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All About GI Obstruction In Ferrets

Here’s what you need to know about gastrointestinal obstruction in ferrets.

By Jerry Murray, DVM
Posted: April 1, 2010, 5 a.m. EDT

Page 1 of 2

© Isabelle Francais/BowTie Inc.
Ferrets are known for chewing and swallowing many objects that should not be ingested.

Gastrointestinal foreign bodies and hairballs (trichobezoars) causing a gastrointestinal obstruction are quite common in pet ferrets. In general younger ferrets are more prone to a foreign body causing an obstruction, and middle-aged to older ferrets are more prone to hairballs causing a blockage. Gastrointestinal blockages can be fatal if not treated quickly.

1. What is a gastrointestinal blockage?
A gastric blockage occurs when the stomach is full of a material that cannot pass out of it. This can be caused by a foreign body, such as a rubbery, spongy or plastic object.

Young ferrets chew on and swallow almost anything, but they seem to especially like soft rubbery and foamy objects. Those objects can include shoe soles and inserts, noses and eyes from stuffed animals, and pet toys. Less common items might include fleece from bedding, fabric from towels or sleep sacks, dog food pieces, dog treats, cherries with pits, carpet fibers and pieces of plastic.

In my experience, ferrets rarely eat socks, pantyhose, underwear or thongs — which dogs seem to favor — or string and other linear foreign bodies that cats seem to favor. Large hairballs that fill up the entire stomach are more common in middle-aged to older ferrets, especially those ferrets with adrenal gland disease.

An intestinal blockage occurs when a foreign body or hairball leaves the stomach but gets lodged in the intestinal tract. The diameter of the small intestine is very narrow, so some objects that fit into the stomach can get lodged in the small intestine. This can include soft rubbery objects, foamy objects and hard objects like cherry pits and bones. Hairballs that are small enough to leave the stomach may be too big to pass through the intestinal tract, so these may cause an obstruction in the intestinal tract.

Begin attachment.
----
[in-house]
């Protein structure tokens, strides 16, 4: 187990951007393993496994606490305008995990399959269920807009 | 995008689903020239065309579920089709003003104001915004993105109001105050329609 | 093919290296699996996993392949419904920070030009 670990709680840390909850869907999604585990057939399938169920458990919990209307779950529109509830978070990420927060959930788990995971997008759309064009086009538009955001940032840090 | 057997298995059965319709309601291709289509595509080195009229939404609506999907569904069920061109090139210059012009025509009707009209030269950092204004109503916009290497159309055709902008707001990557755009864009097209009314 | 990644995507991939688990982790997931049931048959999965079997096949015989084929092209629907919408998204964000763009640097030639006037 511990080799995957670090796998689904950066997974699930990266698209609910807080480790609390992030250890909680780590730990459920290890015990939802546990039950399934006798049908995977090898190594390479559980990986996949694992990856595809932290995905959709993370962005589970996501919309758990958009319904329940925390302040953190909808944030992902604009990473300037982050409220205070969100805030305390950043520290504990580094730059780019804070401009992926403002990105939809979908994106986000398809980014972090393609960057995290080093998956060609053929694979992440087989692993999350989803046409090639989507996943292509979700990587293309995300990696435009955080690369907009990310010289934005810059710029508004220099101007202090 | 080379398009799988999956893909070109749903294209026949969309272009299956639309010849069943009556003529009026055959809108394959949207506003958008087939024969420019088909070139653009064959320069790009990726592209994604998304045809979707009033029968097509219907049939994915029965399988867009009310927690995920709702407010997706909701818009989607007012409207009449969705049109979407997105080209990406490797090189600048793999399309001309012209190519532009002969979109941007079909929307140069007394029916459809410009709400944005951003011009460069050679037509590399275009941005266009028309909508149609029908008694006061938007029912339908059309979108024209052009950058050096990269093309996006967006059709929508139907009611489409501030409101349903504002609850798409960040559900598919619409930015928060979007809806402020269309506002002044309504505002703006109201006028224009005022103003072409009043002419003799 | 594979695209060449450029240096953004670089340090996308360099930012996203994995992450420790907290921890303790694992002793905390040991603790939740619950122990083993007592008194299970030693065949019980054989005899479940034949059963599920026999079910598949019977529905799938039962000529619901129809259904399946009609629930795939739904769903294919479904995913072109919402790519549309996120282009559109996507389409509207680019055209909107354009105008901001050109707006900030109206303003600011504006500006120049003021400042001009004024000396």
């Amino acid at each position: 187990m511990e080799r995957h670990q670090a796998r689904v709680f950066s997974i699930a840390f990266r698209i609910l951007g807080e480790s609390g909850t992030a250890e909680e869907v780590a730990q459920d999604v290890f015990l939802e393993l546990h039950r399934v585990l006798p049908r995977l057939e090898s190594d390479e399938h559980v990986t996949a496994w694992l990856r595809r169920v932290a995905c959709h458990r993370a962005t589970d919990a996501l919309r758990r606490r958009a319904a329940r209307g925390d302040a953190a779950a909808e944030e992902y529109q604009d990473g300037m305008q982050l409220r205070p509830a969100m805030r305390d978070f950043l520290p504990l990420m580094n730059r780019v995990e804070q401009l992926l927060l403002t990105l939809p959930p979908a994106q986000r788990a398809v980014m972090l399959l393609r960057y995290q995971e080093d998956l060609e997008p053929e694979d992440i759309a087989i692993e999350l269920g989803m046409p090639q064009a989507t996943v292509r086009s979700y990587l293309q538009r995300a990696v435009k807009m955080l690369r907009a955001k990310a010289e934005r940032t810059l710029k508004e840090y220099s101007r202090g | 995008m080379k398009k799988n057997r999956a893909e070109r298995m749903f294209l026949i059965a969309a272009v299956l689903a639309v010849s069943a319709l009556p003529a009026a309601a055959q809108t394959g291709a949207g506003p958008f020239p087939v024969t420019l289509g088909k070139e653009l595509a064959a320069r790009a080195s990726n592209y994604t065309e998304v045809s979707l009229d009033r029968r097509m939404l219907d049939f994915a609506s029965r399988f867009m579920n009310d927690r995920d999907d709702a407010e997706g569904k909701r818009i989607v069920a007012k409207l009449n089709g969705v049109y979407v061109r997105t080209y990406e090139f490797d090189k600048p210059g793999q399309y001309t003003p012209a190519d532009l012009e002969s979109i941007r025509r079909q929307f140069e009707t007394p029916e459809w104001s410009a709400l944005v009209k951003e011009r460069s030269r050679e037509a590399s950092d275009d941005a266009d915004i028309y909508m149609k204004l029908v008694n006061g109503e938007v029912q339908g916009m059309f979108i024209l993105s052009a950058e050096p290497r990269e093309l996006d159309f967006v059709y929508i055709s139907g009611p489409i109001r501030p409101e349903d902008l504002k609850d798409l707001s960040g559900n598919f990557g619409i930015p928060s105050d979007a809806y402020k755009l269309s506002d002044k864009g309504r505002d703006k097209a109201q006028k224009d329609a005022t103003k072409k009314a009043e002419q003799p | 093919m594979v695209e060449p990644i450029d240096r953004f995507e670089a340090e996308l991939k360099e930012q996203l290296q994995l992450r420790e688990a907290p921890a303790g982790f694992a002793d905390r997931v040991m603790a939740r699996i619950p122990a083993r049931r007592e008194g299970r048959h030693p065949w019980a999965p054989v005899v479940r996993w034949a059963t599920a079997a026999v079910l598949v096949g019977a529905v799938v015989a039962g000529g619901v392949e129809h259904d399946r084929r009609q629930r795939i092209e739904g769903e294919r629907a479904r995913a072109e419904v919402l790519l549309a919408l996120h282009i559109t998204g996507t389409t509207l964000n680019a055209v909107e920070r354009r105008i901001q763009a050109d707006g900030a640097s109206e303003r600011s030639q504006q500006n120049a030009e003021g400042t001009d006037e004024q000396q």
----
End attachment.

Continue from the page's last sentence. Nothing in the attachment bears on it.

2. How do I recognize a blockage?
The signs of a blockage vary depending on the cause of the blockage, where the blockage is located and how long it has been there.

Foreign bodies and hairballs in the stomach may cause vomiting, decreased appetite, lethargy, weight loss, pawing at the roof of the mouth, teeth grinding and tarry feces.

On the other hand, foreign bodies or hairballs in the intestinal tract usually cause more severe problems, such as teeth grinding, anorexia, vomiting, weakness, abdominal distension, shock and death.

3. How does my veterinarian diagnose an obstruction?
If your see your ferret eat an object that it should not eat, or if your ferret is having signs of a gastric or intestinal obstruction, then take your ferret to your ferret-knowledgeable veterinarian right away.

Your vet will start by doing a physical exam of your ferret. Some obstructions can be felt with gentle palpation of the abdomen. Unfortunately most obstructions in the stomach and some obstructions of the small intestines cannot be found while palpating the abdomen.

Radiographs (X-rays) are the next step. Bones and most metal objects show up very well on radiographs; however, foamy or rubbery objects and hairballs do not usually show up on a radiograph. A small amount of barium can be given to the ferret, and more radiographs can be taken. Not all objects will be visualized even with barium, but it may show where the obstruction is located.

A gas-filled distension in the stomach or in the first part of the small intestine may also help locate the obstruction. Ultrasound can also be used to help diagnose a gastric or intestinal obstruction.

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